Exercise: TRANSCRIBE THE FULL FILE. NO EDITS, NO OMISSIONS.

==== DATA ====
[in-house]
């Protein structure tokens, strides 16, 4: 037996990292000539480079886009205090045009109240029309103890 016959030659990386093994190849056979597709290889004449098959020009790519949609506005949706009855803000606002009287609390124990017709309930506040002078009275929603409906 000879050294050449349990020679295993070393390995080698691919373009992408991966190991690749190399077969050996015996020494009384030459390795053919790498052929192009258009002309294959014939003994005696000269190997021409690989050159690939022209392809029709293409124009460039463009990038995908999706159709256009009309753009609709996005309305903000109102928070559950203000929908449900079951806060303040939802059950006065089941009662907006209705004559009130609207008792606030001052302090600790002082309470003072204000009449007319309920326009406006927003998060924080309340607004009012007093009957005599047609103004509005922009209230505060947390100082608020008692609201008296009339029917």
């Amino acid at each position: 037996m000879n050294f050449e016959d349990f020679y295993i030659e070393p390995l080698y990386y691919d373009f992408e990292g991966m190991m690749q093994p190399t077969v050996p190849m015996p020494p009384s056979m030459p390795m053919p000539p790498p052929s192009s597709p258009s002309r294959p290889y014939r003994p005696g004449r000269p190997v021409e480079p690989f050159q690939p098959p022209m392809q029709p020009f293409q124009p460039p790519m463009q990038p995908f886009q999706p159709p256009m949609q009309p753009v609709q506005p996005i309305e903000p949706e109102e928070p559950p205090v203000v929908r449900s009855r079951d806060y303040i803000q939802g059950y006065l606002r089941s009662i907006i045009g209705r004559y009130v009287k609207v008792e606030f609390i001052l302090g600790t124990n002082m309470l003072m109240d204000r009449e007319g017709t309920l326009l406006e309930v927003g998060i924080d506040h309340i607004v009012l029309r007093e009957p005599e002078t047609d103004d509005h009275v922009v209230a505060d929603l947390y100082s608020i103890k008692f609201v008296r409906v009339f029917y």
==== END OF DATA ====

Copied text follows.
[in-house]
């Protein structure tokens, strides 16, 4: 037996990292000539480079886009205090045009109240029309103890 016959030659990386093994190849056979597709290889004449098959020009790519949609506005949706009855803000606002009287609390124990017709309930506040002078009275929603409906 000879050294050449349990020679295993070393390995080698691919373009992408991966190991690749190399077969050996015996020494009384030459390795053919790498052929192009258009002309294959014939003994005696000269190997021409690989050159690939022209392809029709293409124009460039463009990038995908999706159709256009009309753009609709996005309305903000109102928070559950203000929908449900079951806060303040939802059950006065089941009662907006209705004559009130609207008792606030001052302090600790002082309470003072204000009449007319309920326009406006927003998060924080309340607004009012007093009957005599047609103004509005922009209230505060947390100082608020008692609201008296009339029917």
């Amino acid at each position: 037996m000879n050294f050449e016959d349990f020679y295993i030659e070393p390995l080698y990386y691919d373009f992408e990292g991966m190991m690749q093994p190399t077969v050996p190849m015996p020494p009384s056979m030459p390795m053919p000539p790498p052929s192009s597709p258009s002309r294959p290889y014939r003994p005696g004449r000269p190997v021409e480079p690989f050159q690939p098959p022209m392809q029709p020009f293409q124009p460039p790519m463009q990038p995908f886009q999706p159709p256009m949609q009309p753009v609709q506005p996005i309305e903000p949706e109102e928070p559950p205090v203000v929908r449900s009855r079951d806060y303040i803000q939802g059950y006065l606002r089941s009662i907006i045009g209705r004559y009130v009287k609207v008792e606030f609390i001052l302090g600790t124990n002082m309470l003072m109240d204000r009449e007319g017709t309920l326009l406006e309930v927003g998060i924080d506040h309340i607004v009012l029309r007093e009957p005599e002078t047609d103004d509005h009275v922009v209230a505060d929603l947390y100082s608020i103890k008692f609201v008296r409906v009339f029917y």